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Section 2: How much are you worth?
How much are you worth?
Read about industrialisation and you will read about the length of the working day and the intensity of work done during it. But how do we put a value on time? This is where society really makes its mark. Western society puts a higher value on the time of a manager than a cleaner.

Western society puts a higher value on the time of a manager than a cleaner

 This manifests itself in more ways than in the wages taken home. If the boss is late for a meeting with subordinates, no-one is surprised. But if the subordinate is late, the boss won’t wait. Yet while most cultures share this pract
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Even when work ends we're still slaves to time.
Credit: NMPFT
ice of differential valuation, the notion of lateness – of what constitutes ‘late’ for any given circumstance – varies widely. Take our business meeting, for example. Not a life-or-death event. For some, an hour late would hardly be late at all, but for others a ten-minute delay would be time for the sack.

What is less obvious, perhaps, is people’s ability to have several different valuation rates within themselves, brought into play at differe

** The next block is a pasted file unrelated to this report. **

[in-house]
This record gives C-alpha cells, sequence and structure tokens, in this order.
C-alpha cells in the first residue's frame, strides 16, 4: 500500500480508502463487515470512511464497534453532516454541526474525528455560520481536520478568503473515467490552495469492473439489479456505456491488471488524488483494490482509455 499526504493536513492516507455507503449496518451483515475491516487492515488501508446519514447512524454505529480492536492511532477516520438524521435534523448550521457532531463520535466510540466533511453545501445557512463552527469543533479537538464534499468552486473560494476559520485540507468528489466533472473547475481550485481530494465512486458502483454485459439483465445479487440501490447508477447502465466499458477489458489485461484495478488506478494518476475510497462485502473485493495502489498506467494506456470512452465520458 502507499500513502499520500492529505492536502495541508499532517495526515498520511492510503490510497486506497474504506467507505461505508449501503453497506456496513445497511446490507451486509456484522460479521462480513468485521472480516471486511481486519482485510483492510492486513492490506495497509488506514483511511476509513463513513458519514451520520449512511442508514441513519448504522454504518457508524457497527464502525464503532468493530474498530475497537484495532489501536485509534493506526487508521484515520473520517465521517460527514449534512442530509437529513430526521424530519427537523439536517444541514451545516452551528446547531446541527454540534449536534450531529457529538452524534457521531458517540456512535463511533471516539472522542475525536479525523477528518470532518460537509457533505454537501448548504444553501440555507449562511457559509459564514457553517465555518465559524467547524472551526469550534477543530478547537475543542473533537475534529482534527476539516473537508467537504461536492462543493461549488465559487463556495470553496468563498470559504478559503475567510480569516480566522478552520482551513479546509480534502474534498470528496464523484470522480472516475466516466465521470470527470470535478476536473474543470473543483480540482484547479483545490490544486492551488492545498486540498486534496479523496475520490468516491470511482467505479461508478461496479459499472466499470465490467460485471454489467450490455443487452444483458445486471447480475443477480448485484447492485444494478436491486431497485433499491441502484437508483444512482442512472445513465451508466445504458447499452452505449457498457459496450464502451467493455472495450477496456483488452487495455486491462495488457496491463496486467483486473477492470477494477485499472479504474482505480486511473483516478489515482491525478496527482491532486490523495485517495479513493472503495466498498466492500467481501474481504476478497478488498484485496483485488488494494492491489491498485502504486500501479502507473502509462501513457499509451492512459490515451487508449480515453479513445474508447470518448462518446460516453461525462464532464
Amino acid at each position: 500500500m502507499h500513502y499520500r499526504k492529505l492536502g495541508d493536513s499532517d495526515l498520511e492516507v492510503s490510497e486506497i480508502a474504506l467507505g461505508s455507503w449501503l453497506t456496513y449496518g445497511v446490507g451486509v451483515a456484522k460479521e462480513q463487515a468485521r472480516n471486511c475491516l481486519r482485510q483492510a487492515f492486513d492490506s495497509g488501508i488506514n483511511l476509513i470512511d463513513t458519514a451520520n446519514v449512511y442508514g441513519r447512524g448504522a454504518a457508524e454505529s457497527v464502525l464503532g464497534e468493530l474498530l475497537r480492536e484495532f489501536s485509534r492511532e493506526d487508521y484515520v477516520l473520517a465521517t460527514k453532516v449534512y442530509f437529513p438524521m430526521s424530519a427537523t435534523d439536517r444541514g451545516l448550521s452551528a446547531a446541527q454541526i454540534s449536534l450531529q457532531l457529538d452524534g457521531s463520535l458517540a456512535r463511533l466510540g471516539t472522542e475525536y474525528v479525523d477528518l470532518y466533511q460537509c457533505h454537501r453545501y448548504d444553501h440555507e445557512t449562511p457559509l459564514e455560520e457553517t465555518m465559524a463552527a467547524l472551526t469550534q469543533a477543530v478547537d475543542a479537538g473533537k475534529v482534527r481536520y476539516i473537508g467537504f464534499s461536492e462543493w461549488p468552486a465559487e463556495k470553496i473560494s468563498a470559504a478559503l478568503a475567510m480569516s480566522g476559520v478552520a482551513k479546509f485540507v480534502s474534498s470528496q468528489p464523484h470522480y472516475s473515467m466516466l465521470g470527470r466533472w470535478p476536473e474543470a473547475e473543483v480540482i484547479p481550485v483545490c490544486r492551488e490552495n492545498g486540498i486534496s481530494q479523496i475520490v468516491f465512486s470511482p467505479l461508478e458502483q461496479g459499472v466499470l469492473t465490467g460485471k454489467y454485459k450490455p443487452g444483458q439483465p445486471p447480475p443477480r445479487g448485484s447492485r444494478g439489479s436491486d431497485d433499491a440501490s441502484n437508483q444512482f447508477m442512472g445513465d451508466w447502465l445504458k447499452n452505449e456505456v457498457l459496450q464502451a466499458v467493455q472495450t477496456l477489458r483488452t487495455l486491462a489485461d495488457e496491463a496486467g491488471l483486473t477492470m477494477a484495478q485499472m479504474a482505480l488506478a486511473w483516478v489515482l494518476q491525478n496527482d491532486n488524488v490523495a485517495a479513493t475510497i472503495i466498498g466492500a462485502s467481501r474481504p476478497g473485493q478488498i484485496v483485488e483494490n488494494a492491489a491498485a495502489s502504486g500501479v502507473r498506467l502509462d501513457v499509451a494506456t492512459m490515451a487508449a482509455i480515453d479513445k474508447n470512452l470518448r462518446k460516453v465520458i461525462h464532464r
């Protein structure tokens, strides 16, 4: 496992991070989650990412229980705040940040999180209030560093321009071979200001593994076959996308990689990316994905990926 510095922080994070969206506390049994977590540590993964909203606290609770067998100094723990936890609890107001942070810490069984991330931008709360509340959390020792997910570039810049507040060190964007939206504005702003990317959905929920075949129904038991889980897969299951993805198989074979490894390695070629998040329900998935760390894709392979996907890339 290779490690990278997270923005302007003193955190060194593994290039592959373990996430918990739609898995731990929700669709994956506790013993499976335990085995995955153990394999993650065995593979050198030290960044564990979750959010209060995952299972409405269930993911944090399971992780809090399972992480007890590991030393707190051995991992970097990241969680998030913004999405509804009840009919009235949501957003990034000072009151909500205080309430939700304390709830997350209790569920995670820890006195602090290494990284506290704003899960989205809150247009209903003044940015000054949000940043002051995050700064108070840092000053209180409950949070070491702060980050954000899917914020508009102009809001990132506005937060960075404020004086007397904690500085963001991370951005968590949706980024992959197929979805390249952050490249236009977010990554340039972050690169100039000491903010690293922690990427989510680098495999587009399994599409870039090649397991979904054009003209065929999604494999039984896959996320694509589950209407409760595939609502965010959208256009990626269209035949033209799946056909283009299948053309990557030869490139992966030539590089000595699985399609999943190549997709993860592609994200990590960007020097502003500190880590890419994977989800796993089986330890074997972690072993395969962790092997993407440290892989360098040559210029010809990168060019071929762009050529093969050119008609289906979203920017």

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Even in our 'free' time we keep pedalling the treadwheel.
Credit: NMPFT
nt times of the day, or week, or lifetime. The company director who spends her weekends tending an allotment or lazing on a yacht has a weekend value rate which is very different from the weekday. Her weekends are ‘leisure time’ or ‘spare time’, even if she spends them growing food to eat or fixing the house up. Should she spend it reading magazines or watching the TV, she would be ‘wasting’ time. This is a relatively new concept, a remnant of the Puritan work ethic that helped shape our view of the industrialised world.

Back in the Middle Ages, the idea that time could go spare for leisure use never occurred to the peasants, even though many of them were wage-slaves too. Time after the ‘working day’ – hard-won, then as now – was spent doing personal work. The work may not have been too different from that of the company director today but the moral value placed on it has certainly shifted.
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Whose time? Whose money?
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Time isn’t money. It’s what people do with their time that gets the capitalists excited. This section looks at the way time and money became entwined in our minds and lives, and how, despite notions of an idyllic rural past, we’ve always been wage-slaves.  > more

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We’ve always been clock-watchers. What’s changed is the clocks we’ve watched. This section looks at the machines, gadgets and gizmos we have invented, made and used to keep track of the working day, and the ways in which we try to control lives with clocks.  > more
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